Moreover, godly behavior is encouraged “so that the word of God may not be discredited” (Titus 2:5) and so that opponents will have nothing evil to say (Titus 2:8). Positively stated, godly behavior is en­couraged for Christians, “so that in everything they may be an orna­ment to the doctrine of God our Savior” (Titus 2:10). Right doctrine leads to good works, and good works make the truth of God attractive to others. That is the aim behind Christian workers’ devotion to good works at their jobs—to live out by their actions the truth they proclaim with their lips. This may prove a powerful witness both to defuse an­tipathy toward Christians and to appeal to nonbelievers to follow Christ themselves.

Throughout the letter Paul gives practical instructions for doing good works. Most of them can be applied to the workplace. We take our cue on this from the letter itself. Nothing about the instructions to older women, for example (be reverent, don’t slander, don’t become slaves to drink, teach what is good), suggests that only older women should follow them, just as nothing about Timothy’s instructions suggests they can be applied at church. (On the question of whether instructions to slaves can be applied to modern employees, see Colossians 3:18–4:1 in “Colossians & Philemon and Work.”)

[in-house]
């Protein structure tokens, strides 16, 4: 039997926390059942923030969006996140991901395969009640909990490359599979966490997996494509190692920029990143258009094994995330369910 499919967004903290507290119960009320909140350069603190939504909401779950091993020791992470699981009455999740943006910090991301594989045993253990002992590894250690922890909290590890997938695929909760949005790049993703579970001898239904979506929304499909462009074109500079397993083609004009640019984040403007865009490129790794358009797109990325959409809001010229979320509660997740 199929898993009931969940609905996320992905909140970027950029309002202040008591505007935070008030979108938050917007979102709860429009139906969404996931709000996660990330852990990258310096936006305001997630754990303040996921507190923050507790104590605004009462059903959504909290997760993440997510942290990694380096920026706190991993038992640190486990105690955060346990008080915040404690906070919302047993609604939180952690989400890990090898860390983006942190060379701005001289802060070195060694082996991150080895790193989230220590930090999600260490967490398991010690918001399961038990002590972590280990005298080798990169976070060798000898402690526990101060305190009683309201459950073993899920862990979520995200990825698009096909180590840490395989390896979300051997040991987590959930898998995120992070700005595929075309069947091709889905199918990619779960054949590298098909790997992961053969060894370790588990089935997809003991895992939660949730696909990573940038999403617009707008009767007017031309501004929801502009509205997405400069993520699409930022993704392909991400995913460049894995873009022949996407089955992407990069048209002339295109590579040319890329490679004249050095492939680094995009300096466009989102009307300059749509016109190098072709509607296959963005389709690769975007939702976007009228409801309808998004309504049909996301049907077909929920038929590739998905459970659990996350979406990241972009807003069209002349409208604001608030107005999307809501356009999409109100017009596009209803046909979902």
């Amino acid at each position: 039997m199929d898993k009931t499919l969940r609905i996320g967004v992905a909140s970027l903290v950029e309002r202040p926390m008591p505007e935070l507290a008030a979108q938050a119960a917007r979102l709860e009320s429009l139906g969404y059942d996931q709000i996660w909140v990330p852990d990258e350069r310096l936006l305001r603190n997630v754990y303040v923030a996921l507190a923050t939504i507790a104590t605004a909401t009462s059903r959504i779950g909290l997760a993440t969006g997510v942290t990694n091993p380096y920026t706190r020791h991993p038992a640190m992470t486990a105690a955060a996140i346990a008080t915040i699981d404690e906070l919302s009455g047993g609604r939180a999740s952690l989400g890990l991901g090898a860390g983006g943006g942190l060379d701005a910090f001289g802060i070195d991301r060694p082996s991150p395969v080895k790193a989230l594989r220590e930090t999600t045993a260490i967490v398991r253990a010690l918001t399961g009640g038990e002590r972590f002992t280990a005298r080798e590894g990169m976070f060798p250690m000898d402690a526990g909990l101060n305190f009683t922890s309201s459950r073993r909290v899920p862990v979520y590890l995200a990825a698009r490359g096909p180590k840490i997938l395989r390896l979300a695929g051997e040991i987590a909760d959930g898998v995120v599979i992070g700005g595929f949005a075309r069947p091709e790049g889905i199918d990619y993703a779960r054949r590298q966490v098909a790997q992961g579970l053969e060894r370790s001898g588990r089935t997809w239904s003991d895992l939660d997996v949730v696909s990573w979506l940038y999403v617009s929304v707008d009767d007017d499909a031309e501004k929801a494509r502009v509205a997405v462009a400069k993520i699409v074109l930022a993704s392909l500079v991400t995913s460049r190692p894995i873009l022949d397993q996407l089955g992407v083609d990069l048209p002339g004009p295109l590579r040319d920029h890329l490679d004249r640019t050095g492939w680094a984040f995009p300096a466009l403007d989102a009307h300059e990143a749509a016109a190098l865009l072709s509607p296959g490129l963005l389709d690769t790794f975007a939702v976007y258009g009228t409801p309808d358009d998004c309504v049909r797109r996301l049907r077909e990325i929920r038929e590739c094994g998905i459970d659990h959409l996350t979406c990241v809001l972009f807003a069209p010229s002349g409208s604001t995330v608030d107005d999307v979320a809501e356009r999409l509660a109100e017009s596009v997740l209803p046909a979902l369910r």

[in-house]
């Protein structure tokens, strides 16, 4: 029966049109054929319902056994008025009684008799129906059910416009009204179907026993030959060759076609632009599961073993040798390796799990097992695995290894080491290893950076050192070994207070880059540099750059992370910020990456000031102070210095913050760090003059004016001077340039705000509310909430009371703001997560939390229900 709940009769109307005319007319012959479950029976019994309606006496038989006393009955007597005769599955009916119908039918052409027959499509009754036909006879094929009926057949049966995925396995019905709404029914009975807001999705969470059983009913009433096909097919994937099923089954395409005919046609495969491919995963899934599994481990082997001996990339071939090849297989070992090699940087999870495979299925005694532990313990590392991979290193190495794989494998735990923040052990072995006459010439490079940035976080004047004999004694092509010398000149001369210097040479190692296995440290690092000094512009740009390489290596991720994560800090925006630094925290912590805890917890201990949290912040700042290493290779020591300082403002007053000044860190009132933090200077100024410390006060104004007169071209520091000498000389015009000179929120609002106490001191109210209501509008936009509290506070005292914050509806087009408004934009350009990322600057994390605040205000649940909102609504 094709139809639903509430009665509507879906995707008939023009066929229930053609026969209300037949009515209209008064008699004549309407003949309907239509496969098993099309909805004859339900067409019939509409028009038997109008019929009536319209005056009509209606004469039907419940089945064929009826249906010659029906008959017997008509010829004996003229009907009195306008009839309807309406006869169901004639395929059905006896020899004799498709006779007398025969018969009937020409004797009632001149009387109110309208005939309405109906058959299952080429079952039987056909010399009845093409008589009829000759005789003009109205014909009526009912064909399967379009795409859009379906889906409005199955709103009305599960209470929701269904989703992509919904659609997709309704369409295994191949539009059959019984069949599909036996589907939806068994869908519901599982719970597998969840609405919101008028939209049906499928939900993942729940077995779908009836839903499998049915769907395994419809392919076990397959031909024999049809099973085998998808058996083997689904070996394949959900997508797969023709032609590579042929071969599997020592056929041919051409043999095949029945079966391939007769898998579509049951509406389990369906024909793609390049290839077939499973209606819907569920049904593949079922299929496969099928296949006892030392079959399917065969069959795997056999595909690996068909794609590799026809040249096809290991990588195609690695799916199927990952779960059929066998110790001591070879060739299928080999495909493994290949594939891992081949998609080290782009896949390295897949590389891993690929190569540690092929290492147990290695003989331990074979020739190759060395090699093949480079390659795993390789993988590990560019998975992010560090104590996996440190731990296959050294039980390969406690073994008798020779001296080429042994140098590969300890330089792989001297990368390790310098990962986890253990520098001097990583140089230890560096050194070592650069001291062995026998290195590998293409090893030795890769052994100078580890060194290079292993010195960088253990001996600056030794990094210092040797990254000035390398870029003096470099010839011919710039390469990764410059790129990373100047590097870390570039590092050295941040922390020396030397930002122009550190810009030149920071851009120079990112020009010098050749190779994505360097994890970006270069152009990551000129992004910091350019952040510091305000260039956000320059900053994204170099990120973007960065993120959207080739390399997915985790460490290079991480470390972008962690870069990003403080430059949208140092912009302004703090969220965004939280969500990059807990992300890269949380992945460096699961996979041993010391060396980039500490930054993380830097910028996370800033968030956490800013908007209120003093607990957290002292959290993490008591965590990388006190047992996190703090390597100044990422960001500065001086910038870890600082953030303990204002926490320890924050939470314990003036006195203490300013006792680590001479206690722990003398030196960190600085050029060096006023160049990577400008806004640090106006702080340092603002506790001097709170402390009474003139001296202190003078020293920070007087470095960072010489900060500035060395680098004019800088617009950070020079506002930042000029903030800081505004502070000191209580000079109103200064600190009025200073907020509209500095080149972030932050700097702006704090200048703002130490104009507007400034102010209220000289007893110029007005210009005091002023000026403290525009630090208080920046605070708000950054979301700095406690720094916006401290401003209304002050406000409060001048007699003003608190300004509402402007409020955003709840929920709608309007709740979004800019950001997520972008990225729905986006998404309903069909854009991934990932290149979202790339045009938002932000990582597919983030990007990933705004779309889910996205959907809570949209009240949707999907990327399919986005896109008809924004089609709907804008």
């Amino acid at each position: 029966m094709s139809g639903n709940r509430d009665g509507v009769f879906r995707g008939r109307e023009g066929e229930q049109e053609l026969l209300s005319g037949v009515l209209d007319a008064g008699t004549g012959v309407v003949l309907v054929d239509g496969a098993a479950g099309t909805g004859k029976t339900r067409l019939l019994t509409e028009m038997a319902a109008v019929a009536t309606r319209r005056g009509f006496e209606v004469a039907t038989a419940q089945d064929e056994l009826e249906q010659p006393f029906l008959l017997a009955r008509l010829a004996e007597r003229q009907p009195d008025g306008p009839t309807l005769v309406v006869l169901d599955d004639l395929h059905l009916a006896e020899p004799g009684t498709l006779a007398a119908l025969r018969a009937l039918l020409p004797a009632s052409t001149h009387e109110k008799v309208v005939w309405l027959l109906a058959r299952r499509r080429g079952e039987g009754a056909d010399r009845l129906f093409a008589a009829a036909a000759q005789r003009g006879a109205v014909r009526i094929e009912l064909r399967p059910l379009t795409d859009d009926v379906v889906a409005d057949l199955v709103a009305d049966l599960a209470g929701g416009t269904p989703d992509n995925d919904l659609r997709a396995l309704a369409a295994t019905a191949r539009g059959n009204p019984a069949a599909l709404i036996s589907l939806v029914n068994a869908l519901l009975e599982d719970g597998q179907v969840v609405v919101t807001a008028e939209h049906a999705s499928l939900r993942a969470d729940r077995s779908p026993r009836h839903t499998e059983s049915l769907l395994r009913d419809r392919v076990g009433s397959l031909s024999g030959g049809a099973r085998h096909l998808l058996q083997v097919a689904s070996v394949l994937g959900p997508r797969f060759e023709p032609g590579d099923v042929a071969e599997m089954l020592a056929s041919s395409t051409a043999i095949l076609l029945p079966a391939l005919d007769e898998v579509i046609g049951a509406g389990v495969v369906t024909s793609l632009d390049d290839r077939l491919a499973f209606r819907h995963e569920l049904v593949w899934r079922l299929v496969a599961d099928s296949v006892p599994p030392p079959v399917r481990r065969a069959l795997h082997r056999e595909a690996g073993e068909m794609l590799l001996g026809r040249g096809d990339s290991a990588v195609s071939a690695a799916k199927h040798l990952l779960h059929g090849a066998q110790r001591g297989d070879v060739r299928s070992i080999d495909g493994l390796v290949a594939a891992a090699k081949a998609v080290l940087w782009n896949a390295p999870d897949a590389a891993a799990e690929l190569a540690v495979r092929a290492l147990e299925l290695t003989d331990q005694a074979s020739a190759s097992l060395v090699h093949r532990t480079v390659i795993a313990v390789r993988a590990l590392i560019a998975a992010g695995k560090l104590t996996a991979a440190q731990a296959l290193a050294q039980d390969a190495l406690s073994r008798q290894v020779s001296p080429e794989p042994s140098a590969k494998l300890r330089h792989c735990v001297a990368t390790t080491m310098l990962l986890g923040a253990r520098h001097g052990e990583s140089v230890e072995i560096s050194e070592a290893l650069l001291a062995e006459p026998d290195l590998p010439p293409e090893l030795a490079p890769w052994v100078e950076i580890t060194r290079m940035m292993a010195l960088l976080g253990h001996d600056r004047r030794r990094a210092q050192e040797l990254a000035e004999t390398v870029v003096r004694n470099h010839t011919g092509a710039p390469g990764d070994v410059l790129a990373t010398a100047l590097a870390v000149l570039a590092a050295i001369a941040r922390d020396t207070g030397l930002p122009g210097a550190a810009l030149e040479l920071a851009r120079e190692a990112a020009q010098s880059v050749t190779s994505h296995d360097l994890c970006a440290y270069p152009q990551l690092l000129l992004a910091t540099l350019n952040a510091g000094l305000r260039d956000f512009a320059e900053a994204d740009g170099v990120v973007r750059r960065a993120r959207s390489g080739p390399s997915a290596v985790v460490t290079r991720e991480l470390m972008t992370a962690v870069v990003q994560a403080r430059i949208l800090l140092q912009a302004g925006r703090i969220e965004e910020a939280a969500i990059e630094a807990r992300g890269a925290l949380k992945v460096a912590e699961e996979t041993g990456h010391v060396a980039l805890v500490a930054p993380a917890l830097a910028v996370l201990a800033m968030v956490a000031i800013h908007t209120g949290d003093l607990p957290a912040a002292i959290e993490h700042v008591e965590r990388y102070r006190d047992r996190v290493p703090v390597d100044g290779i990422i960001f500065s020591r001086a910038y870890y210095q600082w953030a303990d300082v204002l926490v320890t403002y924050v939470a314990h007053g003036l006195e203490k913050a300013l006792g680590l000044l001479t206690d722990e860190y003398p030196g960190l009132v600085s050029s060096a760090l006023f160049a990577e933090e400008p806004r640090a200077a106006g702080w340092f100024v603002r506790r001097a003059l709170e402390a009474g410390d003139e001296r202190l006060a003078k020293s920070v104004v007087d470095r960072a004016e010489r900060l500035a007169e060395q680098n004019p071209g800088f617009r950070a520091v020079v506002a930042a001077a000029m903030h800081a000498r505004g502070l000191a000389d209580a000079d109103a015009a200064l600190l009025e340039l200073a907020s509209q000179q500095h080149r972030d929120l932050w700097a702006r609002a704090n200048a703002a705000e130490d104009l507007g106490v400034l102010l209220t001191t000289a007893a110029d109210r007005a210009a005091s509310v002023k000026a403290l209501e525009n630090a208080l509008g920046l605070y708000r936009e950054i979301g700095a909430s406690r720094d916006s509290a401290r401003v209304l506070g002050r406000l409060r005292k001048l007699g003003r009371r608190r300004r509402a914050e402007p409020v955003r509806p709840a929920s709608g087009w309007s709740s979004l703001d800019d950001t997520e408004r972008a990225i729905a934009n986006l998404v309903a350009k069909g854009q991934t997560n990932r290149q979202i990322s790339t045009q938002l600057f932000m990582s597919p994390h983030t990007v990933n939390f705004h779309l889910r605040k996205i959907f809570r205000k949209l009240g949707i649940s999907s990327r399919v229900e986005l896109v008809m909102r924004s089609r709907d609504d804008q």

Almost any workplace looking for a statement of organizational val­ues and good practices could begin well simply by cutting and pasting from Titus. Paul’s advice includes the following: